Granite is one of the most popular natural stone surfaces out there, but what colors does granite come in and how does it get those colors? In this post, the experts at Cosmos SurfacesTM delve into the science behind this incredible stone.
In the realm of natural stone surfaces, granite is a bit of a legend. It’s highly durable: heat-, crack- and scratch-resistant. In fact, granite is second only to diamonds in hardness! It’s been in use for structures like buildings and statues for thousands of years. Even today, granite is still commonly found in bridges, buildings, monuments and countless other outdoor applications. When it comes to interiors, granite makes an excellent choice for kitchen countertops, floor tiles, backsplash, mantelpieces and so much more. The stone is not only versatile in its uses, but also comes in a gorgeous array of colors and patterns. Let’s take a closer look:
What is Granite?
Granite is an igneous rock – that is to say, it’s a type of magmatic rock, formed by the slow crystallization of magma below the Earth’s surface. The stone comes in an array of striking colors, including white, pink, grey and black. The color of granite can provide information on its mineralogy and origin. Conversely, the types and amounts of minerals present in granite will determine its color.
The slow, subterranean cooling process behind granite allows for different types of minerals to form at different stages, greatly altering the look of the resulting stone. This is why granite has visible mineral grains. Molten rock that is expelled during a volcanic eruption cools at a much faster rate without allowing time for minerals to form. Extrusive rock, or molten volcanic rock that cools after being expelled above the surface, results in a homogenous stone that does not contain visible mineral grains. The size of mineral grains visible in granite depends on how slowly the molten rock cooled beneath the surface, and thus how much time minerals were given to form.
What Colors Does Granite Come In?
Granite is typically a conglomerate of quartz, mica, feldspar, amphiboles and other trace minerals. Those commonly found in granite and their colors include the following:
- Quartz – milky white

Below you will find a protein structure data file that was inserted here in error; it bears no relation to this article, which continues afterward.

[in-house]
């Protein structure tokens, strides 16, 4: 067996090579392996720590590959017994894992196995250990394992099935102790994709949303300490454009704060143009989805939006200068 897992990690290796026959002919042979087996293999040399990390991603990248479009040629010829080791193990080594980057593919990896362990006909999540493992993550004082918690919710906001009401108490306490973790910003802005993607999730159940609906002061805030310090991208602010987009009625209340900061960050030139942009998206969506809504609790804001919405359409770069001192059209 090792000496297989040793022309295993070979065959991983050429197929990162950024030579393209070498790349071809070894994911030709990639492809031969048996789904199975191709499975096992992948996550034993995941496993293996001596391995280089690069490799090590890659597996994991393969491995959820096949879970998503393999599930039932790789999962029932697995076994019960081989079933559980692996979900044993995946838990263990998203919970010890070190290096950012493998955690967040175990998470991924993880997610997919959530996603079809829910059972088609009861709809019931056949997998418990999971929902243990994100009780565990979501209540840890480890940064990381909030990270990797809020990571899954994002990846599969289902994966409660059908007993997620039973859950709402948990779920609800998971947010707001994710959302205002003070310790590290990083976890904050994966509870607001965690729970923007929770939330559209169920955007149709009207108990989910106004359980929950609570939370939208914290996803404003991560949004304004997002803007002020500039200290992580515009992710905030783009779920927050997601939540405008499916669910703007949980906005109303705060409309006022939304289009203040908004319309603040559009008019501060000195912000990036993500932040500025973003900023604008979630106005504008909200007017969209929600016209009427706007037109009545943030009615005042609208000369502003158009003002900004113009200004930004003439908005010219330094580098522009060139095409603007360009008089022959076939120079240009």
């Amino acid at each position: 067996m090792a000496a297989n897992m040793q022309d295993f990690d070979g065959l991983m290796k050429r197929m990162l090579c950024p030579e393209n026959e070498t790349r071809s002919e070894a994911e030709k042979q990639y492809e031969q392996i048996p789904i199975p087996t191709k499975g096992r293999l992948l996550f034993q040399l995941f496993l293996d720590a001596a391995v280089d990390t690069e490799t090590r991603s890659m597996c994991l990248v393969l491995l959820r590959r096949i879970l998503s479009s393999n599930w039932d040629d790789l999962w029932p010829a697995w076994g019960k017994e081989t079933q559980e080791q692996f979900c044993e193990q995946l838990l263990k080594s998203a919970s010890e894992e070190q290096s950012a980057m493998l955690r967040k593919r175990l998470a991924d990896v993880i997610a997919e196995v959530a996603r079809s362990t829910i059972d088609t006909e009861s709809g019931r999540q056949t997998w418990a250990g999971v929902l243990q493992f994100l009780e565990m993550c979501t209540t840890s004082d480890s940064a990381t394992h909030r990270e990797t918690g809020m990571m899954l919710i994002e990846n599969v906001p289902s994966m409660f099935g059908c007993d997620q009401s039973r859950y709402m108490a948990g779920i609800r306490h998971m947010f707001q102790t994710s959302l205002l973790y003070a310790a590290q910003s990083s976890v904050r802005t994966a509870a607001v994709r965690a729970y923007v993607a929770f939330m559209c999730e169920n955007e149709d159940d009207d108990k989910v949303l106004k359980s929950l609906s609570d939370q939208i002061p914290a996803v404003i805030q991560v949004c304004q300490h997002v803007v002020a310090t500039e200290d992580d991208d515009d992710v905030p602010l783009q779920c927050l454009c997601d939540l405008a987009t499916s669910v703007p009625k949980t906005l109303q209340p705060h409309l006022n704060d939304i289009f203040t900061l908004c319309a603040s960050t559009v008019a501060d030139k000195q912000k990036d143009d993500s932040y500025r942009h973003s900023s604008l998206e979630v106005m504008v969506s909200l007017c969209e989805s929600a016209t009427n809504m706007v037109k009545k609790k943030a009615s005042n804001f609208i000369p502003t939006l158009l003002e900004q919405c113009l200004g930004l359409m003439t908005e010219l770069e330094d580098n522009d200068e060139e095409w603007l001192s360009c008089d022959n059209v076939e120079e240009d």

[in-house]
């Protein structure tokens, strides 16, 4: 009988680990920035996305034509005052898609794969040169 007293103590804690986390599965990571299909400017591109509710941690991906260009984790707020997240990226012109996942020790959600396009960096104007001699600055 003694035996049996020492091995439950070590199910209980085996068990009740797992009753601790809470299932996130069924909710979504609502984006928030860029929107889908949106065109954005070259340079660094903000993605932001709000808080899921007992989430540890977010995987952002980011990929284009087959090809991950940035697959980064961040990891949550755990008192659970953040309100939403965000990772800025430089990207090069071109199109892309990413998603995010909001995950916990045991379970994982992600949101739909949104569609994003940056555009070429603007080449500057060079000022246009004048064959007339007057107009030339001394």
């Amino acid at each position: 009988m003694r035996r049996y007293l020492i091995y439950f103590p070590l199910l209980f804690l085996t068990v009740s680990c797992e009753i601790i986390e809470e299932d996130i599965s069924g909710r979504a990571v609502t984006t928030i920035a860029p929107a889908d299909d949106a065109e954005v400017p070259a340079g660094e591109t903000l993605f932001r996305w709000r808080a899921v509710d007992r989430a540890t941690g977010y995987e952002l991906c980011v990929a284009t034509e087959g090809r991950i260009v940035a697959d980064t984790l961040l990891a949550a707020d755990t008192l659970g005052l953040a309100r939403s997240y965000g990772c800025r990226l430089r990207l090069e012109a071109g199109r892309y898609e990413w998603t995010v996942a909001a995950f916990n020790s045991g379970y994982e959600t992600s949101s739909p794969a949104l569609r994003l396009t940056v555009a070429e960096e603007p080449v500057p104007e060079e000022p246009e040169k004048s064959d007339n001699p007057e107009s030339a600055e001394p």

- Feldspar – opaque and usually off-white
- Amphibole – black or dark green
- Potassium Feldspar – salmon pink
- Muscovite – yellow or metallic gold
- Biotite – dark brown or black
- Garnet – deep red
Different combinations and amounts of these minerals will determine the coloring of the resulting stone. Let’s break down a few common types of granite and what they are made of:
Moon White – A white granite gets its color from high quantities of quartz, a milky white mineral, and feldspar, which is an opaque off-white mineral. White granite is likely to also contain darker specks or grains – traces of other minerals like amphibole that did not fully form during the cooling process. Rock that is entirely white without such grains is likely man-made and meant to imitate real granite.
High levels of potassium feldspar give Vyara Gold granite a salmon pink coloring, though specks or grains of other minerals like quartz, amphibole or feldspar can often also be seen.
Black and White Granite
This is one of the most common types of granite and often makes an appearance in granite countertops. Equal parts quartz (milky white), feldspar (opaque white) and amphibole (dark brown or black) can create a speckled black and white granite similar to Silver Waves.
Granite with high levels of pink potassium feldspar can take on a red coloring. In these cases, the k-feldspar is red, rather than pink as seen in Typhoon Bordeaux. Red coloring in granite can also come from iron oxide in hematite grains or within feldspar. Garnet is another family of minerals that often adds deep red coloring to granite. For example, Moon White Ivory granite is defined by starry yellow and ivory white, accompanied by flecks and spots of gray and burgundy coloring from garnet minerals.
Granite is one of the most popular natural stone surface choices, with colors that result naturally from its mineral content. Aside from its practical advantages, granite has an elegant, timeless aesthetic that can elevate any space for generations to come. If you want to learn more about granite, check out our posts on how to maintain granite countertops, what granite is used for and this one on black granite!
Color of the Month: Lark
This month’s featured trending color is Pantone 16-1324, Lark! The Pantone Color Trend Report says, “Authentic and low-key, Lark is an understated and versatile khaki.”
Appealing to those who appreciate the finer things in life, Black Galaxy is the embodiment of high elegance. Flecks of silver and white shine like diamonds in the foreground, playing the foil to an even-keeled gray-black backdrop. Available in a polished or leathered finish, this wow-worthy natural stone from India is well suited to backsplashes, floors and walls in the kitchen or bathroom.